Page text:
The coldest I have experienced is neg 45 - 50 C when in the army up North, the mercury was below where the scale ended. With weapons and other equipment failing, the 111 roarer was one of the few things running without problems – a lifesaver.

    All the best, e
     
  4. janders

    janders Norway Subscriber

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    This is the best collection of cold weather stove handling advice I have ever seen in one place!

    Great job @tofta :clap:

    I can only add two more points (in favour of the 111):

    I find that a stove that does not need assembly is much preferred in freezing conditions. Not much chance of spilling fuel, no need to touch cold metal in order to get the small parts in place, etc. Just open the case and you are ready. (Before I converted to 111 in the winter, I used a Primus 210... Never again!)

    The weight of 111 is often held against it. I'll rather carry the extra weight and have the assurance that the stove will operate, than save half a kilo and wonder if there will be anything hot when I reach my destination.

    My 2 cents...
     
  5. gieorgijewski Poland

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    Thank you for practical information.
    If we have a good winter construction - it can let us name the worst.
    For what? To them not take on winter expeditions.
    Is mixing gasoline and alcohol will not improve the liquidity of smoking in cold weather?
     
  6. Afterburner Finland

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    Last weekend I had kerosene operated lipstick burner Optimus 96 in use on -12 °C without any problems: http://classiccampstoves.com/threads/new-ice-and-new-optimus-96.31515/#post-320273 Only "issue" was to put the stove into working mode because there is so many parts to put together and dismantle after the use. Parts in a case are quite small and it's not easy/possible put stove together and dismantle with gloves or mittens on hands)

    Today I had kerosene operated Optimus 111 in use one -26 °C without any "issues". (Lighting the spirit took few matches but on winter that's normal as mentioned above...) Just open the case, pump some pressure, pre-heat and fire up for cooking. :content: You can do everything else than match lighting with (thick)mittens on hands.

    Normal Trangia is a bit not very powerful on below freezing temperatures. But if you add Trangia winter kit or small candle under the burner is works better. Personally I don't prefer alcohol burners on winter time...
     
    Last edited: Jan 6, 2016
  7. Afterburner Finland

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    I agree with that!

    On cold weather you want to get stove running without taking mitts off. Optimus 111 & Nova and MSR XGK are very easy to set-up without taking mittens off. For those only lighting the pre-heating liquid needs mittens to be taken off. Even Primus Omnifuel is a bit troublesome because you need to turn pump's connector to get it connected to the fuel line. That is a bit difficult to do with mittens on hands.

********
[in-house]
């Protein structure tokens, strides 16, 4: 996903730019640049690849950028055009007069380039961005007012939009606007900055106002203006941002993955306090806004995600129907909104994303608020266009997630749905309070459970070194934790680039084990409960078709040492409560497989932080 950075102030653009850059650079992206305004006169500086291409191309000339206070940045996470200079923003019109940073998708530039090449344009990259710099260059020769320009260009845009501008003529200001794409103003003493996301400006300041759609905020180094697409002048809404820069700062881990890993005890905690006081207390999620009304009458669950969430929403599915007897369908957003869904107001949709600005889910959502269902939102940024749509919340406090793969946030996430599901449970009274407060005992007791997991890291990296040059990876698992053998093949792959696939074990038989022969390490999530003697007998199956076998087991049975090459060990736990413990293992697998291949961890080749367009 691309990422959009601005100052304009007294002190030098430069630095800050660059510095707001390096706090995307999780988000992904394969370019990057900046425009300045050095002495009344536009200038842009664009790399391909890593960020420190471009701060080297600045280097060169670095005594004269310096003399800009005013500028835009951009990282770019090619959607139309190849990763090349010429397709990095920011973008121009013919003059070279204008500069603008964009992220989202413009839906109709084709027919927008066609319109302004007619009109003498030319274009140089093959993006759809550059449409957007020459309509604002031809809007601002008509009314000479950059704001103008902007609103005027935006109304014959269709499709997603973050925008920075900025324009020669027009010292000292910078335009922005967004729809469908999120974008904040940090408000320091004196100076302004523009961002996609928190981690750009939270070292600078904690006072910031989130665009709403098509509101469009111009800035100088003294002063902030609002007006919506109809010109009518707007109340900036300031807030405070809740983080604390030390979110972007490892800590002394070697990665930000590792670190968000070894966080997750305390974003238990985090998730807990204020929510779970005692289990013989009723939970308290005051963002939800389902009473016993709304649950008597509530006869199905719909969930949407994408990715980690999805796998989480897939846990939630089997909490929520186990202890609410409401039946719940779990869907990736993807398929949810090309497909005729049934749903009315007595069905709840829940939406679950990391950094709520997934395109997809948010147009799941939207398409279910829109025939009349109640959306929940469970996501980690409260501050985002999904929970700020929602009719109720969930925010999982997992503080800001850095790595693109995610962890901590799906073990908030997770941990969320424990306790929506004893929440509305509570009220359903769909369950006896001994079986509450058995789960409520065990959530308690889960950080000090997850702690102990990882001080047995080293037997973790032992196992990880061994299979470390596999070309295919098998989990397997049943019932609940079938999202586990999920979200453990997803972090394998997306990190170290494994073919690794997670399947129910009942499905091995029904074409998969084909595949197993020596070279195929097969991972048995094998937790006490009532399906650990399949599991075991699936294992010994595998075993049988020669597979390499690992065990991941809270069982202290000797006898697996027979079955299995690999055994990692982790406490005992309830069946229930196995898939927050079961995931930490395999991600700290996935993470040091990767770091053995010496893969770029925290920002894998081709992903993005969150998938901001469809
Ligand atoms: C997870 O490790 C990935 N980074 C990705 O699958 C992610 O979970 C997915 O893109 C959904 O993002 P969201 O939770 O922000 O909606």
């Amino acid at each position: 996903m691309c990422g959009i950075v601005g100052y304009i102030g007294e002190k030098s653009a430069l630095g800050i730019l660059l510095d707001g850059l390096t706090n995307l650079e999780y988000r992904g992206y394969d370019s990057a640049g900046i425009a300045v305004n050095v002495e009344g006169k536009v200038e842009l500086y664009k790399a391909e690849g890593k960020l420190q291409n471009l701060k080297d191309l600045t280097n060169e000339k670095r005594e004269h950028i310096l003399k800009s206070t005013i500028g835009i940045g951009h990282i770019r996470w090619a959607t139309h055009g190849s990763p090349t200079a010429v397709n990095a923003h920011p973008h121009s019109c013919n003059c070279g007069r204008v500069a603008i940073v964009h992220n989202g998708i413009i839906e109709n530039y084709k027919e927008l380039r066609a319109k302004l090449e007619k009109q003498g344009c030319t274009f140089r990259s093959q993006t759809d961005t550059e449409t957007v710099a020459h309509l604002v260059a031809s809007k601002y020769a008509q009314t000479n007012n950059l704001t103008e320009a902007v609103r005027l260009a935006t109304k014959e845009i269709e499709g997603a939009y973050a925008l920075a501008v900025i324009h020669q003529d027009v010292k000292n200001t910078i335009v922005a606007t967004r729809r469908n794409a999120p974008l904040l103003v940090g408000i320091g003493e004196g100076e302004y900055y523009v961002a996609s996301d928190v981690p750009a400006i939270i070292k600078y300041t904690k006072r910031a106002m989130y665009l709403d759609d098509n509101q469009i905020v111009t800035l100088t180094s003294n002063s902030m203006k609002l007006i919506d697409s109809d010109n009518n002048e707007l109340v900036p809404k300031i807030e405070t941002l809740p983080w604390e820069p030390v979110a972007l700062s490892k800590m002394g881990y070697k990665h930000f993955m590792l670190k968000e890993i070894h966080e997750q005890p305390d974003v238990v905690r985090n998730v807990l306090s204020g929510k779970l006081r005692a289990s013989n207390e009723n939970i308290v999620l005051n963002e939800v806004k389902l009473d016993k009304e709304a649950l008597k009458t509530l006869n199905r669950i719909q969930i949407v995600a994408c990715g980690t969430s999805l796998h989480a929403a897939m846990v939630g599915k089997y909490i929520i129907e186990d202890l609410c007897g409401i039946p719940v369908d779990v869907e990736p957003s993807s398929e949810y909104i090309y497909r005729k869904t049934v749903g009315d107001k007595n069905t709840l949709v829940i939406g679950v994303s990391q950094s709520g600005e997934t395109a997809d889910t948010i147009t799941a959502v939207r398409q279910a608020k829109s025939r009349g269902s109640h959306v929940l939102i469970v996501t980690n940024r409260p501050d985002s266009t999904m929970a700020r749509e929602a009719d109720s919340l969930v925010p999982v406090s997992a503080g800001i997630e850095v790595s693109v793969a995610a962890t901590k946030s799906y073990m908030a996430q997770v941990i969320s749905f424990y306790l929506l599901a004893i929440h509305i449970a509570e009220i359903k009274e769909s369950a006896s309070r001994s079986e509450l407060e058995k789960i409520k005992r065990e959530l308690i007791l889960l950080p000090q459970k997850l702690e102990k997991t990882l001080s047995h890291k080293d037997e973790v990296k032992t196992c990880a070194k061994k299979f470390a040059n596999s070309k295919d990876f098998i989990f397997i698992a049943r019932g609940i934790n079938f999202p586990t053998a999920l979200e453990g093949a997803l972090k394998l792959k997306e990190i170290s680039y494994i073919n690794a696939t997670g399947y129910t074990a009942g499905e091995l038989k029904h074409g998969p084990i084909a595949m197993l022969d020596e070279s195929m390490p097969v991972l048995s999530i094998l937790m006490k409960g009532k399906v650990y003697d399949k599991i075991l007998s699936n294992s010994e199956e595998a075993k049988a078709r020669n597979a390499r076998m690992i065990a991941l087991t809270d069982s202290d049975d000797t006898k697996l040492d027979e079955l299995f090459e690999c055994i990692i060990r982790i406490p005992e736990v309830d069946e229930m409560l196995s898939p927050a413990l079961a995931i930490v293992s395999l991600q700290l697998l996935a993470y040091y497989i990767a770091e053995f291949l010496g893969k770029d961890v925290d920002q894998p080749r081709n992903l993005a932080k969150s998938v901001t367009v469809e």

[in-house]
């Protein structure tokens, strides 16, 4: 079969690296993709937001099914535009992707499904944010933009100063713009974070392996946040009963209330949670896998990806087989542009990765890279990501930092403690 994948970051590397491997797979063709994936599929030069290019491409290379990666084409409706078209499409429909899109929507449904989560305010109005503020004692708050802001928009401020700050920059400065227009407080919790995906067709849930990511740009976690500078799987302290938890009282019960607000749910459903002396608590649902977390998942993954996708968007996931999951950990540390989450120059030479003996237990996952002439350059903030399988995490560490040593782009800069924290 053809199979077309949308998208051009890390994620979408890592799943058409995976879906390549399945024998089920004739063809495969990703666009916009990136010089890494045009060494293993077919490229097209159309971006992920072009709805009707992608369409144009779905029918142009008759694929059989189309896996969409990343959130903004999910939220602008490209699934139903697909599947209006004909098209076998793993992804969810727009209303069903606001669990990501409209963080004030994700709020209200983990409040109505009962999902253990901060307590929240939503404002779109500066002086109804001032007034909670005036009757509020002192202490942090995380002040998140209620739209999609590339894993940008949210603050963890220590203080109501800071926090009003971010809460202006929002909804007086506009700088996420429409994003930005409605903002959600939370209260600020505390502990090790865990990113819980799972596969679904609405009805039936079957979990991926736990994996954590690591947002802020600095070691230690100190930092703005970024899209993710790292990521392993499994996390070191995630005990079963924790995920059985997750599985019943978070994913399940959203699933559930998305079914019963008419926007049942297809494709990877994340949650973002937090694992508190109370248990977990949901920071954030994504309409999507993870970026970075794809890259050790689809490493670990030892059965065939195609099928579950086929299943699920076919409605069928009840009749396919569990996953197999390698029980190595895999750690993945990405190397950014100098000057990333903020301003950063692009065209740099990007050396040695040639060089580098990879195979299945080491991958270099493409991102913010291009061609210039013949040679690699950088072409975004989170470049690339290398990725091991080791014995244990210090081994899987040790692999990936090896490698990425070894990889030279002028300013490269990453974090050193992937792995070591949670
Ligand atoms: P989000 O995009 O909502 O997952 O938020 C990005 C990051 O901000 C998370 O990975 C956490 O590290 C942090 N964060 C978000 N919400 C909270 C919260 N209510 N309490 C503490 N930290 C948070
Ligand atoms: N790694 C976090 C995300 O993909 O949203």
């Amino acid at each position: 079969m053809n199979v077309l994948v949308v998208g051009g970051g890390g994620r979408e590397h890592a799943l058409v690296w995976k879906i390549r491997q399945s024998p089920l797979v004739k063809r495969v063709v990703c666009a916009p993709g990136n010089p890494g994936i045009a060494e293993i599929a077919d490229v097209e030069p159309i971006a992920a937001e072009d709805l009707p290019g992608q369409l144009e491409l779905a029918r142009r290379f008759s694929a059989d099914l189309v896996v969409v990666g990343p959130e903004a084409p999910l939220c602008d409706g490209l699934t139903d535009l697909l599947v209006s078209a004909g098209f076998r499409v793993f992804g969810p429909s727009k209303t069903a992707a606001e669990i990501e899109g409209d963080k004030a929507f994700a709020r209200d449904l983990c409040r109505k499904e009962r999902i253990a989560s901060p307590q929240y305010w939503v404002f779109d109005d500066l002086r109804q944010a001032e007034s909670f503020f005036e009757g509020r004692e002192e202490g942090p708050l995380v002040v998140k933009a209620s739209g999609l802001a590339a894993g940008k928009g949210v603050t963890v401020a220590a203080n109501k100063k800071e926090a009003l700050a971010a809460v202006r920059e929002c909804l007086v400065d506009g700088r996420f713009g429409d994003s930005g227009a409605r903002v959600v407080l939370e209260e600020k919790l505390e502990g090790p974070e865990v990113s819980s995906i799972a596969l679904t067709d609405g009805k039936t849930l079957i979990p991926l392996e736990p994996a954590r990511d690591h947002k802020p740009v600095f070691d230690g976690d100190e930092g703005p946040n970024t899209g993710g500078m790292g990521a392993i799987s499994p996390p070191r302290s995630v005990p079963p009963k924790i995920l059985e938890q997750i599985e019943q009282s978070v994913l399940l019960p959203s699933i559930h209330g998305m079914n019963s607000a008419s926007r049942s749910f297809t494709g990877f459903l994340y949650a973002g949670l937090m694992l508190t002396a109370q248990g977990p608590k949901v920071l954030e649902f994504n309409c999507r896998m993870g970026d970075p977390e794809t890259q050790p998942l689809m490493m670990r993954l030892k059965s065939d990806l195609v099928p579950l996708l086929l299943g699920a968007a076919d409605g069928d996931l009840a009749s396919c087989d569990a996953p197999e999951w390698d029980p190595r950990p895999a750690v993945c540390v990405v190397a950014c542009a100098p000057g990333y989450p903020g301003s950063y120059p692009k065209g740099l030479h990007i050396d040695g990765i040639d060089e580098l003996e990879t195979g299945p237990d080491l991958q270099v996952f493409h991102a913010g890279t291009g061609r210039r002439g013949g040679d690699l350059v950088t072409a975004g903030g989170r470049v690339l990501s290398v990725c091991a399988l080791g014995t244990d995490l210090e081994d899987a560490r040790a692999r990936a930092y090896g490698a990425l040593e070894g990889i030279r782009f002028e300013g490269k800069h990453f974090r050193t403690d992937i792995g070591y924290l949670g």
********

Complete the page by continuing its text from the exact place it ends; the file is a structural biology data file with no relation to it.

8. gieorgijewski Poland

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    Ok.
    Colds makes diferents in use...

    Temperature is rising up. Now is only -7
    When will be colder ill check szmell 1,2,4 and szaaz
    and heizkocher
     
  9. Afterburner Finland

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    I think that Heinze kocher can be rated as 111. Only pre-heater torch takes more pressure to pump than just spirit powered pre-heating. Also that is one more leak source. I have been thinking to add spirit cup into Heinze kocher, but that project waits suitable for "free time slot"...
     
  10. gieorgijewski Poland

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  11. Spiritburner

    Spiritburner United Kingdom Admin Subscriber

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    I've found mine a little flakey & winds sensitive. I prefer to prime using alcohol. I just use the depression in the tank for burning the alcohol (assuming we are talking about this model).

    I prefer roarers for full-on winter. If I had to chose a traditional stove it would be a roarer Primus 41.
    [​IMG]
     
  12. orsoorso

    orsoorso Italy Subscriber

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    Winterized 8R (and its Russian clone)
    Wood stove door "rope" ring in the spirit cup.
    Tho inches of the same rope tied with brass or SS thin wire at the open end of an "U" folded hanger wire (SS wire if you like) . I call it "the torch".
    Procedure: open the tank lid, plunge the torch in the tank, take it out slowly and put its end , holding almost vertically, on the rope ring in the spirit cup. repeat 3 or four times; this saturate with gasoline the rope ring.